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In the old days of labouring for hours in the dark with smelly chemicals a poorly exposed photograph was a trial to be endured. If it had no great importance, it would be tossed on the floor to be swept up later, when the lights were on. If it were a frame that must be printed – the contents of the image being too important to throw away – it meant hours of mostly guesswork fooling around with the only three things we could change: the grade of the paper (its intensity of contrast), the time of the exposure under the enlarger, and the time of development. Those with fancy labs and cash could do other things, but these are the basics.

Today it’s easy. I’ll show you five photos taken several years ago with a point and shoot camera. All five had some problem. None would have looked good in an album. All five could be saved from the darkroom floor, so to speak.

Here’s Buck the Horse. Buck pulls a fancy carriage around town all day and night. He looks tired. I would be too:

Buck looking a little dim

As you can see, the original shot is very poorly exposed. The cause of this is that the subject is at greatly varying distances from the flash. We covered the inverse square rule before. What is twice as far away will be four times as dark.

Composition aside, it would have been better to shoot the horse and carriage from the side so that most everything was more or less the same distance away.

A few minutes with any decent photo management program will allow you to fix such a photo. I use Photoshop, but there are very excellent free programs available. If you’re on a budget, I’d suggest the open-source program called The Gimp. You can download it and install it on your computer for nothing (yes, legally). It does nearly everything that Photoshop does.

Here’s Buck feeling a little brighter:

Buck feeling brighter

The next shot is underexposed. That means it didn’t get enough light. It was probably because the camera wasn’t very good at guessing, by ‘looking’ at the entire scene, how much light to let in. It was fooled by the bright sky into giving the building less light:

Old church on Monument Circle in Indianapolis - underxposed

There is a simple trick that you can try to fix this before it happens.

With most cameras, you can point the camera at the building in such a way that there is no sky visible in the frame. Try pointing the camera farther down so that no sky is showing. Now press your shutter button down to its first position. This causes the camera to set its focus. It also fools the camera into setting an exposure value that is correct for the building only. Then, while holding the button in the first position, move your camera back up and complete your composition of the frame. Finally, push the button hard to make the exposure.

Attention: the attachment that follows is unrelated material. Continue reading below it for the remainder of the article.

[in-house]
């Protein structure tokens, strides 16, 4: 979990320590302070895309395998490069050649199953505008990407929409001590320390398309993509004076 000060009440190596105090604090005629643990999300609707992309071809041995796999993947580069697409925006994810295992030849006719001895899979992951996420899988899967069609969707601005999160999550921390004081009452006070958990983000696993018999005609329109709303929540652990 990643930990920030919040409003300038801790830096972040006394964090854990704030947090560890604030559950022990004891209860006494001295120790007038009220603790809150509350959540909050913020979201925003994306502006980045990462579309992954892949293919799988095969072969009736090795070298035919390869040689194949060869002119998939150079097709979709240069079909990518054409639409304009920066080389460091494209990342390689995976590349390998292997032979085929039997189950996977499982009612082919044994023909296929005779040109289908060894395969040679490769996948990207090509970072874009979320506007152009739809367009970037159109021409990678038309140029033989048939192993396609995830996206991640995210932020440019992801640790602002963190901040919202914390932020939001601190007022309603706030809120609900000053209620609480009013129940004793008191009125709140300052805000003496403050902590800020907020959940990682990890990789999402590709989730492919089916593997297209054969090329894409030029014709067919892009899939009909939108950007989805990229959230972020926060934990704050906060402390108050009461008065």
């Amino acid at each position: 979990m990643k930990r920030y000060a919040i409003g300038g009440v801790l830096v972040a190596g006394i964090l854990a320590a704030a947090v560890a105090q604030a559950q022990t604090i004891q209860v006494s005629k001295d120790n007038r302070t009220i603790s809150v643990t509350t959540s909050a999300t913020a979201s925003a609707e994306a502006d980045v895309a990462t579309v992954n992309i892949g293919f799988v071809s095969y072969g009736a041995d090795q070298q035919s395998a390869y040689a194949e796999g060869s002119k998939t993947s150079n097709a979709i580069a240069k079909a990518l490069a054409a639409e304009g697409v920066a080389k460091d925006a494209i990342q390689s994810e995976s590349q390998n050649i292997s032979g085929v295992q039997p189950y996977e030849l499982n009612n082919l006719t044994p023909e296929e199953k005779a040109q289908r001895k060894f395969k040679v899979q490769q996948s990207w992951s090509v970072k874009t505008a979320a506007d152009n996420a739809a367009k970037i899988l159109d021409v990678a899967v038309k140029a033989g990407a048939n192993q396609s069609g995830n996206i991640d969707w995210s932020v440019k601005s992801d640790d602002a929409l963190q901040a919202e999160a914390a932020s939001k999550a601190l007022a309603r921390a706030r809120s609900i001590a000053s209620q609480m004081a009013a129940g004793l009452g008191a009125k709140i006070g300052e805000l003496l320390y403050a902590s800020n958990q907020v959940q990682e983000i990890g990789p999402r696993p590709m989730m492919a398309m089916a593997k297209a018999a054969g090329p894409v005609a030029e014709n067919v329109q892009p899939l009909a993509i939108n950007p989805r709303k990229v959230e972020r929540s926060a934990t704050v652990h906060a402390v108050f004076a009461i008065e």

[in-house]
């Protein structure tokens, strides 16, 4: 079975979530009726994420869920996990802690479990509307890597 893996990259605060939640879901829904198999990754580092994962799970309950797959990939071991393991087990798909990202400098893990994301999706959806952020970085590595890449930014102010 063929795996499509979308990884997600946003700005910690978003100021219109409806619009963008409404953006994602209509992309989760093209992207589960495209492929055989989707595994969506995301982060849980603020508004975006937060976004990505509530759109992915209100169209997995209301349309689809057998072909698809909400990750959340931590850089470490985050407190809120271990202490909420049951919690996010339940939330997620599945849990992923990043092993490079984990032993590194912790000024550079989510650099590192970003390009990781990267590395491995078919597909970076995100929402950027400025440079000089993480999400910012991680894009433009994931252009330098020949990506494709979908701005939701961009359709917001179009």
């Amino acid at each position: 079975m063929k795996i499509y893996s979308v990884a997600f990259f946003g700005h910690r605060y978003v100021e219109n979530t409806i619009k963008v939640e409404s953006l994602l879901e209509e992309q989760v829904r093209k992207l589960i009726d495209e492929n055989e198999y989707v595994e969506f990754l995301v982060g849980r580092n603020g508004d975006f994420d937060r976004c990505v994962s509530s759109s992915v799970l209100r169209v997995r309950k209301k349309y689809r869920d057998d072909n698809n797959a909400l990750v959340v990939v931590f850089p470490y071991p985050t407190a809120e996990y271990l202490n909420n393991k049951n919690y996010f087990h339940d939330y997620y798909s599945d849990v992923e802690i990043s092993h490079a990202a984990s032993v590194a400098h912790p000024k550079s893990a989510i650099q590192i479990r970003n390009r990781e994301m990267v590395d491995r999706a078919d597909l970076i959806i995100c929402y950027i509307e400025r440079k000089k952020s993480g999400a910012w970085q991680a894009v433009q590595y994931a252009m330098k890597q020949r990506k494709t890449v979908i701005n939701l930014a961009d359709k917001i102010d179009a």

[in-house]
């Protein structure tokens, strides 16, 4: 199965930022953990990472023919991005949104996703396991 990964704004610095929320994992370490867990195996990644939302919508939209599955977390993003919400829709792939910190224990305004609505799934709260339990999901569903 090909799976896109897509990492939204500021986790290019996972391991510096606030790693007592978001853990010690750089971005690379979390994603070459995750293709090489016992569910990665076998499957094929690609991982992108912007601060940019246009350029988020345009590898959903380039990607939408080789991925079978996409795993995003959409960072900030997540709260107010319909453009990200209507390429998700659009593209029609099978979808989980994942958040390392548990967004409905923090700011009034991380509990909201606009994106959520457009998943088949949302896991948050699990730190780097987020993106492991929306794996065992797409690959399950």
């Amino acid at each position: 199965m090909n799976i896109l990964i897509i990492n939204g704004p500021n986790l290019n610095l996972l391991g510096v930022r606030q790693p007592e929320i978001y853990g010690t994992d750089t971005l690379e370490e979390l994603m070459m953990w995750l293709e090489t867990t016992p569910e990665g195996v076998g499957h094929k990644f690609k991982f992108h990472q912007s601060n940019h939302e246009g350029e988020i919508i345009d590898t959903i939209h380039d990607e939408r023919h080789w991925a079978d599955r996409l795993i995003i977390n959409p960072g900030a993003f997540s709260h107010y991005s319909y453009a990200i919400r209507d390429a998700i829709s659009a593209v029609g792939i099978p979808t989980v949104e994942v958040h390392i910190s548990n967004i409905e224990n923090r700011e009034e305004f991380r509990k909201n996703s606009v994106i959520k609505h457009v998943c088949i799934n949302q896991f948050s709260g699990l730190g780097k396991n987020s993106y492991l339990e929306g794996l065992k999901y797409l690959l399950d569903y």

This method also works well when taking photos of people who are backlit. It’s best to avoid having a bright background behind your subject, but sometimes it cannot be helped. Just point your camera at the feet and do the half-way-down thing with the button. Hold it there, point the camera back at the person and finish the shot.

You should also remember that it is almost always better to force the flash on your camera to fire when taking photos of people outdoors. Your camera may not want to fire its flash, but there is a setting that will force it to. This is critical when taking photos of dark-skinned people. Show a little respect and set your camera to forced-flash or “Fill Flash”.

You can see here that I’ve fixed the frame by increasing the exposure values after the shot was taken. It was easy. I had to select the sky and darken it to avoid losing the sky altogether:

Old church on Monument Circle in Indianapolis - fixed

The next shot is much the same thing, except the sky dropped out completely:

The Indiana State Capital building looking forlorn

I fixed the exposure of the buildings and they came up nicely:

The Indiana State Capital building looking horrible with the fake sky in back

Never satisfied, I then proceeded to ruin the shot by adding some fakey clouds. I leave it as an example of what not to do.

It’s too bad that I cut the top off of this frame when I took the shot. I wasn’t paying attention to what I was doing. This is the beautiful Scottish Rite Cathedral (Masonic) in Indianapolis. In this frame, it’s a bit underexposed, taking the lustre off of the wonderful, creamy white oolitic limestone from Oolitic, Indiana, the small town named after the product. The building also seems to be leaning back as if it’s about to fall back into the parking lot: